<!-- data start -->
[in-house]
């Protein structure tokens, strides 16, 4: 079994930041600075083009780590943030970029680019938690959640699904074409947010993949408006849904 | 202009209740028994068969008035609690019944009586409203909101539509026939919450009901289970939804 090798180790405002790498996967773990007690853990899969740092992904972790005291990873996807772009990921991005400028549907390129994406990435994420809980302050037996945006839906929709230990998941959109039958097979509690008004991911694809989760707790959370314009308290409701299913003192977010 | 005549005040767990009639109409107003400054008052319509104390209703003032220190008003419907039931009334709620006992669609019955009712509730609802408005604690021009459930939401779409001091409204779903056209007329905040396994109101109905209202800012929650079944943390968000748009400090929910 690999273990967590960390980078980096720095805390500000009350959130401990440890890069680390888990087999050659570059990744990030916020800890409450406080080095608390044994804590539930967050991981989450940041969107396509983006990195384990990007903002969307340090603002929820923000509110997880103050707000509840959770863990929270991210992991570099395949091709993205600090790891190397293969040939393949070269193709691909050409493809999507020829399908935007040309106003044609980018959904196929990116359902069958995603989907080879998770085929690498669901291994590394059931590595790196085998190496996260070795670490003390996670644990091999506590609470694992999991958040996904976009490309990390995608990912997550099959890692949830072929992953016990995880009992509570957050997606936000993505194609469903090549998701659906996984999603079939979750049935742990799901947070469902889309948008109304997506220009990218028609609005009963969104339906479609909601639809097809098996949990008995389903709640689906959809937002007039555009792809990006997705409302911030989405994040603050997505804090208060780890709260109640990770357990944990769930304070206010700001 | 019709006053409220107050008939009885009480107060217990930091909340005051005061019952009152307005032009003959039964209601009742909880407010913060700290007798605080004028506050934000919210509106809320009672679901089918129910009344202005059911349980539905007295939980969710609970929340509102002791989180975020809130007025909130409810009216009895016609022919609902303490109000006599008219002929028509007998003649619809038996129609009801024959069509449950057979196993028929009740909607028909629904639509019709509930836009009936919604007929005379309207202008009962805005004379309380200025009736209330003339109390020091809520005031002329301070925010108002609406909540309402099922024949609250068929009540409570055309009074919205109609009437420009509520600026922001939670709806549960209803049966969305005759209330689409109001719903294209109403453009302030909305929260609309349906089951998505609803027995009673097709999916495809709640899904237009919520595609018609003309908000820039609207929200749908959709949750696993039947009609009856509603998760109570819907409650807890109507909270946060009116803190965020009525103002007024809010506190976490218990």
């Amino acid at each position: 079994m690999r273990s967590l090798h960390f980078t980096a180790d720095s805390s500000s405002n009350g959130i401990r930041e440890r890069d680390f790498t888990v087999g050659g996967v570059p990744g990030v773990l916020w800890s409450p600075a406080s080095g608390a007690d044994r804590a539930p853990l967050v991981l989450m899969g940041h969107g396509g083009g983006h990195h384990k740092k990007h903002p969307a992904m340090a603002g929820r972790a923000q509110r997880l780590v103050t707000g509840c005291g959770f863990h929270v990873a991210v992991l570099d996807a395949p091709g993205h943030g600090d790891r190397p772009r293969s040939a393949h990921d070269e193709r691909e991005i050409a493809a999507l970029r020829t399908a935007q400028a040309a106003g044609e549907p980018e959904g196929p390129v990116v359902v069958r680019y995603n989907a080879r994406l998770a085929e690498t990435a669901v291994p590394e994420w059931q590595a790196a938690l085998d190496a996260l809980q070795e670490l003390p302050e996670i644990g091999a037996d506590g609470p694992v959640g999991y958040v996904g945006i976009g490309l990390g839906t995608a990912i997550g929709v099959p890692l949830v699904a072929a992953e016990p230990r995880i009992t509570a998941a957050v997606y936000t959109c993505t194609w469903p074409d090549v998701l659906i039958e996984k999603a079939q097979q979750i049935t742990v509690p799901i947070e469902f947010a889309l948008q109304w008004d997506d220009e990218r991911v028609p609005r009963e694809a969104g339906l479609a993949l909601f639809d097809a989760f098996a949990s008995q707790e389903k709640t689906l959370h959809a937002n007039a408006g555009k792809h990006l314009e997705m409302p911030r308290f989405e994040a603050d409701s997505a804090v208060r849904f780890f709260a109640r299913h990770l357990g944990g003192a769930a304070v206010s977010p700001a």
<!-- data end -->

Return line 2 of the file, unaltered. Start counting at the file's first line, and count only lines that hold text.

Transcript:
């Protein structure tokens, strides 16, 4: 079994930041600075083009780590943030970029680019938690959640699904074409947010993949408006849904 | 202009209740028994068969008035609690019944009586409203909101539509026939919450009901289970939804 090798180790405002790498996967773990007690853990899969740092992904972790005291990873996807772009990921991005400028549907390129994406990435994420809980302050037996945006839906929709230990998941959109039958097979509690008004991911694809989760707790959370314009308290409701299913003192977010 | 005549005040767990009639109409107003400054008052319509104390209703003032220190008003419907039931009334709620006992669609019955009712509730609802408005604690021009459930939401779409001091409204779903056209007329905040396994109101109905209202800012929650079944943390968000748009400090929910 690999273990967590960390980078980096720095805390500000009350959130401990440890890069680390888990087999050659570059990744990030916020800890409450406080080095608390044994804590539930967050991981989450940041969107396509983006990195384990990007903002969307340090603002929820923000509110997880103050707000509840959770863990929270991210992991570099395949091709993205600090790891190397293969040939393949070269193709691909050409493809999507020829399908935007040309106003044609980018959904196929990116359902069958995603989907080879998770085929690498669901291994590394059931590595790196085998190496996260070795670490003390996670644990091999506590609470694992999991958040996904976009490309990390995608990912997550099959890692949830072929992953016990995880009992509570957050997606936000993505194609469903090549998701659906996984999603079939979750049935742990799901947070469902889309948008109304997506220009990218028609609005009963969104339906479609909601639809097809098996949990008995389903709640689906959809937002007039555009792809990006997705409302911030989405994040603050997505804090208060780890709260109640990770357990944990769930304070206010700001 | 019709006053409220107050008939009885009480107060217990930091909340005051005061019952009152307005032009003959039964209601009742909880407010913060700290007798605080004028506050934000919210509106809320009672679901089918129910009344202005059911349980539905007295939980969710609970929340509102002791989180975020809130007025909130409810009216009895016609022919609902303490109000006599008219002929028509007998003649619809038996129609009801024959069509449950057979196993028929009740909607028909629904639509019709509930836009009936919604007929005379309207202008009962805005004379309380200025009736209330003339109390020091809520005031002329301070925010108002609406909540309402099922024949609250068929009540409570055309009074919205109609009437420009509520600026922001939670709806549960209803049966969305005759209330689409109001719903294209109403453009302030909305929260609309349906089951998505609803027995009673097709999916495809709640899904237009919520595609018609003309908000820039609207929200749908959709949750696993039947009609009856509603998760109570819907409650807890109507909270946060009116803190965020009525103002007024809010506190976490218990």